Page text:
Hamish Bowles enters the world of interiors

Hamish Bowles had a message for longtime readers of The World of Interiors. “I didn’t come into this legendary title to wreak self-centered havoc,” he said, speaking by phone last week from the publication’s London offices.

Last fall, Mr. Bowles was named editor of the beloved decorating magazine, and this month the first issue under his editorship hits newsstands.

After 30 years at Vogue, as international editor, writer and editor of the short-lived spin-off Vogue Living, as well as Anna Wintour’s consummate dinner companion, Mr Bowles finally has his own magazine at to manage.

The moment brings with it a heartbreak for the title’s 55,000 print subscribers, many of whom appreciate how The World of Interiors has resisted change.

Mr. Bowles is only the third publisher in its 41-year history. And in a world of print greatly diminished by the brutal web economy, The World of Interiors remains a magnificent physical object: printed on creamy 100 gram paper, beautifully photographed and designed, offering an editorial mix that has retained its eclecticism, his spirit and attention to every word.

“Will the world of interiors have a gut renovation under Hamish Bowles?” The New York magazine asked after Condé Nast, which publishes the magazine, named him last fall.

Perhaps that’s why, in his first letter from the editor and here in his first interview since taking office, Mr. Bowles struck a reassuring tone.

Longtime fans of the magazine will find “a spirit of continuity and consistency,” he said, “but maybe a few surprises, which is inevitable, because I’m not Min and I’m not Rupert. “.

Min Hogg, the founding editor, created the magazine’s bohemian, old-world look, as well as its Catholic (“everything from palaces to pigsties”) approach. Rupert Thomas was his protege and edited the magazine for the past 22 years with intelligence, ingenuity and a monastic devotion to the production of each issue. He skipped the party circuit and stayed off social media.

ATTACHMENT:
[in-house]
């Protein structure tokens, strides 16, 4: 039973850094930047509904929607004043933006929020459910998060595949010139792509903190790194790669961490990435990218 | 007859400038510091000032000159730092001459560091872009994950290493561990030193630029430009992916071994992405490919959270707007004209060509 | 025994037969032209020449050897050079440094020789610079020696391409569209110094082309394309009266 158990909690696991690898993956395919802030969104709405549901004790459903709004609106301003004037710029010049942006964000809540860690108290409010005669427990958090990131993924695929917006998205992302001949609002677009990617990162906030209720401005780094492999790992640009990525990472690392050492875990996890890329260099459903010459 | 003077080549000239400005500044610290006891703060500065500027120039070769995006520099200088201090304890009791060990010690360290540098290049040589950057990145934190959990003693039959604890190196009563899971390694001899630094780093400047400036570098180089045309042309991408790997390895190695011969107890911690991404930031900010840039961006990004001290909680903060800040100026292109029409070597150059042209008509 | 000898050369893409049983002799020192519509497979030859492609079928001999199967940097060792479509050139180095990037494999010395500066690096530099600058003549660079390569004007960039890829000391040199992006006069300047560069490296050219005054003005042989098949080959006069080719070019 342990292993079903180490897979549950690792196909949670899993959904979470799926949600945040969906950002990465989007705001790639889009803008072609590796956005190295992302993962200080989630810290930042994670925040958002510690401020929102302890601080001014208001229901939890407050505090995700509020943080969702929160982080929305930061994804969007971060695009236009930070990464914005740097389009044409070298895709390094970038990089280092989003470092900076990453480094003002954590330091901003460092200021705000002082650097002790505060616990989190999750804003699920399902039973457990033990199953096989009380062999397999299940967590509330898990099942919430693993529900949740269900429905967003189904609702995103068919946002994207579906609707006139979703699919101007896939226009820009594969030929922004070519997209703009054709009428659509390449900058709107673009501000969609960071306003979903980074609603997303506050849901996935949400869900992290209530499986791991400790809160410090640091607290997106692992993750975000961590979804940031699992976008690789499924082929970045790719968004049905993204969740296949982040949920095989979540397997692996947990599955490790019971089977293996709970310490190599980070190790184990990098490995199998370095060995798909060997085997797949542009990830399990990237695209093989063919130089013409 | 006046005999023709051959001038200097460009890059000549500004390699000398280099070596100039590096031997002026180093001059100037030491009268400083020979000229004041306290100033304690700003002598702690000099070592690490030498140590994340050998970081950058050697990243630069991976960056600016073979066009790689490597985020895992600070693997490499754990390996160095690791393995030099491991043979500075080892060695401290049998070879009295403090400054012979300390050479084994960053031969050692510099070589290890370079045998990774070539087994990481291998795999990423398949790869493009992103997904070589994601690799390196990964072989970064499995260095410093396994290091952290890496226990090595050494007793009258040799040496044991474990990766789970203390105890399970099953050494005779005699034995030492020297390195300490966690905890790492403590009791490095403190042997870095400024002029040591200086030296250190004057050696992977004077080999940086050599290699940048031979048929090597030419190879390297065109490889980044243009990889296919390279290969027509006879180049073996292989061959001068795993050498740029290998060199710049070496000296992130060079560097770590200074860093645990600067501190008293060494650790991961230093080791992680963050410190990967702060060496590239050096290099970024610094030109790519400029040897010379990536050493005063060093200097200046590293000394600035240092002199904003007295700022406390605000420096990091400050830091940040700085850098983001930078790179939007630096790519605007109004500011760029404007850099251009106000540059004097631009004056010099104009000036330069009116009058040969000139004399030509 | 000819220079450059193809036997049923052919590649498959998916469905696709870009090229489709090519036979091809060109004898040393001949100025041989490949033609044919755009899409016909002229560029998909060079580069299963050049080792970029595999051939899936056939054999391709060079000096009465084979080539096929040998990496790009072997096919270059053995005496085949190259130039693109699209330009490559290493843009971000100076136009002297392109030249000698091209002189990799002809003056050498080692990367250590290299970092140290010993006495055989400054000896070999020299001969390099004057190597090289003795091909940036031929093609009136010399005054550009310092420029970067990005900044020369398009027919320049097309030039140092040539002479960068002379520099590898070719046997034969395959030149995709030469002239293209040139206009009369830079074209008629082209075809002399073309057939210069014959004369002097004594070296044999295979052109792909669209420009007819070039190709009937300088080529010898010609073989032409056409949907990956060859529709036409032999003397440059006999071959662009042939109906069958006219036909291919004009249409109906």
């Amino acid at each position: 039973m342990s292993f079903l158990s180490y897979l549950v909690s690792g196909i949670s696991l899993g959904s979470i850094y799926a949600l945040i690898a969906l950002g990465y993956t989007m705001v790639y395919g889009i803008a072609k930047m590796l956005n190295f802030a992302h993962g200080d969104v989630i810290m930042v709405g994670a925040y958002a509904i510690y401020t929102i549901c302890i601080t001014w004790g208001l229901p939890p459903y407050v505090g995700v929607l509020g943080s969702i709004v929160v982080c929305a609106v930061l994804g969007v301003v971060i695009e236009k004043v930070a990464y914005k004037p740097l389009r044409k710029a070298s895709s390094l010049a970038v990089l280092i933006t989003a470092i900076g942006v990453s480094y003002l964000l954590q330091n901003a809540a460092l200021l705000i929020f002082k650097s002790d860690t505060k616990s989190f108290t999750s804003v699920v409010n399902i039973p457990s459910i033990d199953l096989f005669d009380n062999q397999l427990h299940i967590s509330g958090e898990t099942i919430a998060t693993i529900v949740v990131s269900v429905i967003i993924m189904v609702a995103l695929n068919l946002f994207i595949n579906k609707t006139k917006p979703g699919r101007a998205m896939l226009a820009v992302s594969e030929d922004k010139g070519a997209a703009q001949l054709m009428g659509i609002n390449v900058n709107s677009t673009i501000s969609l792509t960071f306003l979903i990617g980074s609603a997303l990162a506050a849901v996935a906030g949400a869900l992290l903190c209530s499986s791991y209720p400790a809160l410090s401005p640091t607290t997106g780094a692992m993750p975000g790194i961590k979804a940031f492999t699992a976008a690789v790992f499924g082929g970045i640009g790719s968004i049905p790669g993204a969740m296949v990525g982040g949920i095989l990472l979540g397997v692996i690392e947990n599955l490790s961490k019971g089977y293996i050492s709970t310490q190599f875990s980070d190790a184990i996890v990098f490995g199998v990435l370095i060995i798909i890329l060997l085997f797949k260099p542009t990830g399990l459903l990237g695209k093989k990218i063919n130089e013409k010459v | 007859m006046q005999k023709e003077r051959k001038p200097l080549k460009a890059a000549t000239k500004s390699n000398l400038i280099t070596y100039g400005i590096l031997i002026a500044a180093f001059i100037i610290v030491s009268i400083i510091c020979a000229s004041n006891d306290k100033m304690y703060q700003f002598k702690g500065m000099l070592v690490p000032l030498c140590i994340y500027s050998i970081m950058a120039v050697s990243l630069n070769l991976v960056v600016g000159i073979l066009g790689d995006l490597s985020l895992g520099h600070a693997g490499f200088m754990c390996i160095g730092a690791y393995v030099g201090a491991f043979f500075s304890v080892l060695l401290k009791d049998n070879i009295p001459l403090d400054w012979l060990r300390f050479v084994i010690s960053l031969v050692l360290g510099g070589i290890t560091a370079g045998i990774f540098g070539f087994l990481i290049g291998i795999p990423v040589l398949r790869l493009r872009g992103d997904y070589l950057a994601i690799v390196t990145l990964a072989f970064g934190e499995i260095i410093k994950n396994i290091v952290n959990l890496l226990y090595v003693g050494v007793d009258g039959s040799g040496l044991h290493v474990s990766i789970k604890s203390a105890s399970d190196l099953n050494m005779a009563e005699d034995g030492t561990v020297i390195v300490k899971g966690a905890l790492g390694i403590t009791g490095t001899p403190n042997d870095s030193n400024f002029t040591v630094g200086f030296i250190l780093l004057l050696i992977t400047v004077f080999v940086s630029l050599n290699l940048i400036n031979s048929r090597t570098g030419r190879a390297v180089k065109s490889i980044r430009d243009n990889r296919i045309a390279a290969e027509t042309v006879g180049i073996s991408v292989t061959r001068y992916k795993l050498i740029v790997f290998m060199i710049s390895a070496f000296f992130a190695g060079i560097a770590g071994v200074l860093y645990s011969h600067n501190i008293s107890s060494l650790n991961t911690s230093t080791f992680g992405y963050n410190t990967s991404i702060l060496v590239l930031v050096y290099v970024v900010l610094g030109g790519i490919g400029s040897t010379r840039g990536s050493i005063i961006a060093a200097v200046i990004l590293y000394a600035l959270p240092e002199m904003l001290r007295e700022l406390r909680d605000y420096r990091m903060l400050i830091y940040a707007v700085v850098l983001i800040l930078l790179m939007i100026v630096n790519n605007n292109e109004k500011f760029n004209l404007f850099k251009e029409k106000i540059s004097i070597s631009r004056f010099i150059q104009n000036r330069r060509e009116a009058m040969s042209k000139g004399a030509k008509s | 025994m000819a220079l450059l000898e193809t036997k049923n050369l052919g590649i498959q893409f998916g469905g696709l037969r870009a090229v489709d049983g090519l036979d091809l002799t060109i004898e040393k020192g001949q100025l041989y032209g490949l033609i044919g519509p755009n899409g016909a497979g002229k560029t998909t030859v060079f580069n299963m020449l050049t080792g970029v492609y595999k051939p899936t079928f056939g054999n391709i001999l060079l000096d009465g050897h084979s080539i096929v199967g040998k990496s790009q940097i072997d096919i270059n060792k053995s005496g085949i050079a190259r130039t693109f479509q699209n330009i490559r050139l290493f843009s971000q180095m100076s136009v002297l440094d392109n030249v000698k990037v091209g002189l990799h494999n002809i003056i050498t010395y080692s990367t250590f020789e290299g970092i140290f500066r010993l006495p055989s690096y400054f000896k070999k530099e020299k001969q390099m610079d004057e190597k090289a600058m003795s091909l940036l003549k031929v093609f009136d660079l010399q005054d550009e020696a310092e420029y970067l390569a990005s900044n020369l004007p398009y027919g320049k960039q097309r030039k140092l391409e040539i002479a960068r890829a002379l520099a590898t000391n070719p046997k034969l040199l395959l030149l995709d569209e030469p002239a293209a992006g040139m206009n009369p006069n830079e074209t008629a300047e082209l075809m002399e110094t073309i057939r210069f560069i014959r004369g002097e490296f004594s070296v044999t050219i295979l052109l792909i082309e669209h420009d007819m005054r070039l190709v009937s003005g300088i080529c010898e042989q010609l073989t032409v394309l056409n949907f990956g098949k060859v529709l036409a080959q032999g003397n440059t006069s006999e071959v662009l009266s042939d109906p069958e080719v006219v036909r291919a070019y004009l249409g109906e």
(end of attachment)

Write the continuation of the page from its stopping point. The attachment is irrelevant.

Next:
Mr. Bowles, 58, on the other hand, comes with the kind of stardom and big personality that was once common among magazine editors, particularly at Condé Nast. A staple of the international social and fashion scenes – and best-dressed lists – the foppish Mr. Bowles hosted a exposure on Jackie Kennedy’s years in the White House for the Metropolitan Museum of Art and escorted Sarah Jessica Parker to the Met Gala.

When he turned 50 in 2013, he threw himself four nights out on two continents, including a dinner party in New York hosted by Ms Wintour at which he wore a bespoke three-piece suit in sherbet pink by Ralph Lauren.

For proof of Mr Bowles’ stature as a famous style man, look no further than three of his apartments have been featured in The World of Interiors, including a duplex in Manhattan designed by the firm Studio Peregalliwho graced the cover of the November 2014 issue.

As to how he came to be appointed editor, Mr Bowles said the story is quite simple: Ms Wintour asked him.

“Only an editor with Hamish’s knowledge of the history of design, art, architecture and fashion could run World of Interiors,” Ms Wintour said in an email.